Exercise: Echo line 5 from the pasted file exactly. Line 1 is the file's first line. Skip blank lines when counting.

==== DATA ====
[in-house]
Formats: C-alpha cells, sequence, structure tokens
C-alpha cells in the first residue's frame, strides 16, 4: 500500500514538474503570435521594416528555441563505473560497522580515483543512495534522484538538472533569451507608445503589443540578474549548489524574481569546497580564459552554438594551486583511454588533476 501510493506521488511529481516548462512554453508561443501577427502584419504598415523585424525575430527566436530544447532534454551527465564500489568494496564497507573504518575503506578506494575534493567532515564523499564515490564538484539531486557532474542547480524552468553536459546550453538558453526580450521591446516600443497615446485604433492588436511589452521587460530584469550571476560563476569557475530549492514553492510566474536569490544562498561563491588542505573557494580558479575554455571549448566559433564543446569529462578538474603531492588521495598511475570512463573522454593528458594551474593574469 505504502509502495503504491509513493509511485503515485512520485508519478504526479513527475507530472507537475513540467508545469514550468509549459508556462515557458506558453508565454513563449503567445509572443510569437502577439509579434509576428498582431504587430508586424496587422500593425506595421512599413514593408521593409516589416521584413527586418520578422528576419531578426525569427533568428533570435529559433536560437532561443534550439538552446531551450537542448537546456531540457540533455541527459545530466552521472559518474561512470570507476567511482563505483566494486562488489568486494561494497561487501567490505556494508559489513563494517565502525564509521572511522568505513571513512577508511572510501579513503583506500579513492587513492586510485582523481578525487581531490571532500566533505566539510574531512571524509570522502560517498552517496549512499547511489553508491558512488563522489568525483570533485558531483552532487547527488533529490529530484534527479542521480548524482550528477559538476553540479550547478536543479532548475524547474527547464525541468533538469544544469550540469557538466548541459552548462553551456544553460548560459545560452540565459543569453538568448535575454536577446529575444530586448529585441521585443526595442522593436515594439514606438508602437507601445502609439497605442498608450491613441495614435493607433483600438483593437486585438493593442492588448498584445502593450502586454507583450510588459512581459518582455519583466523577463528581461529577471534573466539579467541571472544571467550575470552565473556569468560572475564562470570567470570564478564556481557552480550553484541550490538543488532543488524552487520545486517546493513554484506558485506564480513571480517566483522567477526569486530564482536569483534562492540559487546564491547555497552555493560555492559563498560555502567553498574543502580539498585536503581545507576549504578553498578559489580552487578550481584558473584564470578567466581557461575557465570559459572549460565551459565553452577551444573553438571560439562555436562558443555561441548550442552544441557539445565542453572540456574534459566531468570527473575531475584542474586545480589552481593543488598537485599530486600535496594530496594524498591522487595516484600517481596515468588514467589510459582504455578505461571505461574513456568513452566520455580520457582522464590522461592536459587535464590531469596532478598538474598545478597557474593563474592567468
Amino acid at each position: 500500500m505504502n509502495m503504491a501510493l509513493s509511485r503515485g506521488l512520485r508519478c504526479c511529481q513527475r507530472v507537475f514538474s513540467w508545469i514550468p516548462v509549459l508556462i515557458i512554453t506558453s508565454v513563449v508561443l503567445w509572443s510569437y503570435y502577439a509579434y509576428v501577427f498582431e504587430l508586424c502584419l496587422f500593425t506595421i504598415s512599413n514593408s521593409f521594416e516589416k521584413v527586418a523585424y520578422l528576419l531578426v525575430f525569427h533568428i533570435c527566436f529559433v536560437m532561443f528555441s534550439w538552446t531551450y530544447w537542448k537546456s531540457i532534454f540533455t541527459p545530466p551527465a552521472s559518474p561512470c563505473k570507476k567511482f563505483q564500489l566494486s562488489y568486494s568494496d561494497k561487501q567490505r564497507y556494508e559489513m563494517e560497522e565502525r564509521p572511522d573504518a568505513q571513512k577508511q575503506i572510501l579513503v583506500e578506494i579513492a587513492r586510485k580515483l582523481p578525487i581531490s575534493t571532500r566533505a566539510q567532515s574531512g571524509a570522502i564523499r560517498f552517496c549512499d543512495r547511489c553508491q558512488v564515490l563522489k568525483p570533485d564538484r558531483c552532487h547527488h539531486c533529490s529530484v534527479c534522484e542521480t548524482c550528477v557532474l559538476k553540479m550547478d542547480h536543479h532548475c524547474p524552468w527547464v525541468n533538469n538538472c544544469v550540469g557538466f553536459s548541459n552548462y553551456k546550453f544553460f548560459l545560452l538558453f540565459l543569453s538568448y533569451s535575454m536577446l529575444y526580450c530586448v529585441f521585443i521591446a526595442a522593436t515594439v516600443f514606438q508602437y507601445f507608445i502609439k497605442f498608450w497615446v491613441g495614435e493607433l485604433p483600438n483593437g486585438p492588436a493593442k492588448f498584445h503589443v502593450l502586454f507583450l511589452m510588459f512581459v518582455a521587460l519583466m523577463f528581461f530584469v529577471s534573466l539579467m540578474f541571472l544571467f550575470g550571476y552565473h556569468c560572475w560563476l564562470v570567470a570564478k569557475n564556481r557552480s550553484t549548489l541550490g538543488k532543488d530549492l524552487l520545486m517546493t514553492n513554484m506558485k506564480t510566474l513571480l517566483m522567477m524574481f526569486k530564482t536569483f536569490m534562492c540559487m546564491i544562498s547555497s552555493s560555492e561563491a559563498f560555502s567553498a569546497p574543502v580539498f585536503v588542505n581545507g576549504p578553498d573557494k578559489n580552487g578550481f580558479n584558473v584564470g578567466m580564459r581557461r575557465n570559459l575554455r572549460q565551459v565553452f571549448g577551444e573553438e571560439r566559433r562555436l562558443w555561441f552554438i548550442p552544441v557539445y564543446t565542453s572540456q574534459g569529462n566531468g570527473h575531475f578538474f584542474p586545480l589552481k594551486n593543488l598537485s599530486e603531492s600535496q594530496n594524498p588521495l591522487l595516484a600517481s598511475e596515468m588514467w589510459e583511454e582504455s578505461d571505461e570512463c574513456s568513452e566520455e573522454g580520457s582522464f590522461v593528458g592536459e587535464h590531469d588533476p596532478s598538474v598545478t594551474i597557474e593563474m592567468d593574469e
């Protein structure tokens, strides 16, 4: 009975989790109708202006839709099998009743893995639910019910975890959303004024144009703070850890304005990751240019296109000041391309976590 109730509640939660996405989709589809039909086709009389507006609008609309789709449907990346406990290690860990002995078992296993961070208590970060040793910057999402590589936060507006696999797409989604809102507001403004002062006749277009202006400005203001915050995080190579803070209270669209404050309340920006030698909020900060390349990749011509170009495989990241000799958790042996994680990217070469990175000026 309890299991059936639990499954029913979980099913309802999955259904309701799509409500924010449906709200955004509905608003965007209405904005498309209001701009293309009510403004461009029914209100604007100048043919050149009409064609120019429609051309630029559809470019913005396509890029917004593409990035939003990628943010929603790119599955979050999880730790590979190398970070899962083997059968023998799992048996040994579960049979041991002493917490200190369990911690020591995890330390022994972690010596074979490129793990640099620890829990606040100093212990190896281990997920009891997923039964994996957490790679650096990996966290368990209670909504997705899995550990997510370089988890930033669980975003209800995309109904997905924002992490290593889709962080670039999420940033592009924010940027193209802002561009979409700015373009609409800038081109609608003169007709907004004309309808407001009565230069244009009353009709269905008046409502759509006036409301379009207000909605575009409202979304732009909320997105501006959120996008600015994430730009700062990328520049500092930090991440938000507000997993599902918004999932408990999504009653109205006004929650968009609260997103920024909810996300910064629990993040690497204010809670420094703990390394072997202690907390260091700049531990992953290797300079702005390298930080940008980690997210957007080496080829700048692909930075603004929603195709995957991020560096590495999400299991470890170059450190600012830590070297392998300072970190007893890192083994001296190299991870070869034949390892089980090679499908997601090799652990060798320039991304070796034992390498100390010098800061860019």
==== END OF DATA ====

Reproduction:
């Protein structure tokens, strides 16, 4: 009975989790109708202006839709099998009743893995639910019910975890959303004024144009703070850890304005990751240019296109000041391309976590 109730509640939660996405989709589809039909086709009389507006609008609309789709449907990346406990290690860990002995078992296993961070208590970060040793910057999402590589936060507006696999797409989604809102507001403004002062006749277009202006400005203001915050995080190579803070209270669209404050309340920006030698909020900060390349990749011509170009495989990241000799958790042996994680990217070469990175000026 309890299991059936639990499954029913979980099913309802999955259904309701799509409500924010449906709200955004509905608003965007209405904005498309209001701009293309009510403004461009029914209100604007100048043919050149009409064609120019429609051309630029559809470019913005396509890029917004593409990035939003990628943010929603790119599955979050999880730790590979190398970070899962083997059968023998799992048996040994579960049979041991002493917490200190369990911690020591995890330390022994972690010596074979490129793990640099620890829990606040100093212990190896281990997920009891997923039964994996957490790679650096990996966290368990209670909504997705899995550990997510370089988890930033669980975003209800995309109904997905924002992490290593889709962080670039999420940033592009924010940027193209802002561009979409700015373009609409800038081109609608003169007709907004004309309808407001009565230069244009009353009709269905008046409502759509006036409301379009207000909605575009409202979304732009909320997105501006959120996008600015994430730009700062990328520049500092930090991440938000507000997993599902918004999932408990999504009653109205006004929650968009609260997103920024909810996300910064629990993040690497204010809670420094703990390394072997202690907390260091700049531990992953290797300079702005390298930080940008980690997210957007080496080829700048692909930075603004929603195709995957991020560096590495999400299991470890170059450190600012830590070297392998300072970190007893890192083994001296190299991870070869034949390892089980090679499908997601090799652990060798320039991304070796034992390498100390010098800061860019």